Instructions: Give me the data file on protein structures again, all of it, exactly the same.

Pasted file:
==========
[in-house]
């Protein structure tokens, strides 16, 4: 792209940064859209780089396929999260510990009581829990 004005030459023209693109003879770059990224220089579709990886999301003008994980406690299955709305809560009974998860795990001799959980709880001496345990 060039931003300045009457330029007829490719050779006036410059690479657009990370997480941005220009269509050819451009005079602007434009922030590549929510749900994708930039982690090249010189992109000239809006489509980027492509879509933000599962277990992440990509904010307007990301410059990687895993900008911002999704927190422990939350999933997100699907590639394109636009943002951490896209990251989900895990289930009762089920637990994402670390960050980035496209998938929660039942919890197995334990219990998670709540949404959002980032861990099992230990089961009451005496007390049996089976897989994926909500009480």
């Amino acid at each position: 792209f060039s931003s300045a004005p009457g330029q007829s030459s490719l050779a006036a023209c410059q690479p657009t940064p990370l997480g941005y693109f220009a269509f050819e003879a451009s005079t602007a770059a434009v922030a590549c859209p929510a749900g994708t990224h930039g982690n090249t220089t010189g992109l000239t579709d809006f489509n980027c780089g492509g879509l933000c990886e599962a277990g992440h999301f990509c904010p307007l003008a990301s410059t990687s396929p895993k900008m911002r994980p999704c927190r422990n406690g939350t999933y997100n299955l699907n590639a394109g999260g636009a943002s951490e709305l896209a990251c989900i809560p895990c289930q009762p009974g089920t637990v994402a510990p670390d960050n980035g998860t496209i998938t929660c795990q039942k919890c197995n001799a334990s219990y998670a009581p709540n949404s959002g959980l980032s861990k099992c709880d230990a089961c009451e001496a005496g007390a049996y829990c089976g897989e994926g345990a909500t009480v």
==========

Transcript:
[in-house]
């Protein structure tokens, strides 16, 4: 792209940064859209780089396929999260510990009581829990 004005030459023209693109003879770059990224220089579709990886999301003008994980406690299955709305809560009974998860795990001799959980709880001496345990 060039931003300045009457330029007829490719050779006036410059690479657009990370997480941005220009269509050819451009005079602007434009922030590549929510749900994708930039982690090249010189992109000239809006489509980027492509879509933000599962277990992440990509904010307007990301410059990687895993900008911002999704927190422990939350999933997100699907590639394109636009943002951490896209990251989900895990289930009762089920637990994402670390960050980035496209998938929660039942919890197995334990219990998670709540949404959002980032861990099992230990089961009451005496007390049996089976897989994926909500009480």
């Amino acid at each position: 792209f060039s931003s300045a004005p009457g330029q007829s030459s490719l050779a006036a023209c410059q690479p657009t940064p990370l997480g941005y693109f220009a269509f050819e003879a451009s005079t602007a770059a434009v922030a590549c859209p929510a749900g994708t990224h930039g982690n090249t220089t010189g992109l000239t579709d809006f489509n980027c780089g492509g879509l933000c990886e599962a277990g992440h999301f990509c904010p307007l003008a990301s410059t990687s396929p895993k900008m911002r994980p999704c927190r422990n406690g939350t999933y997100n299955l699907n590639a394109g999260g636009a943002s951490e709305l896209a990251c989900i809560p895990c289930q009762p009974g089920t637990v994402a510990p670390d960050n980035g998860t496209i998938t929660c795990q039942k919890c197995n001799a334990s219990y998670a009581p709540n949404s959002g959980l980032s861990k099992c709880d230990a089961c009451e001496a005496g007390a049996y829990c089976g897989e994926g345990a909500t009480v």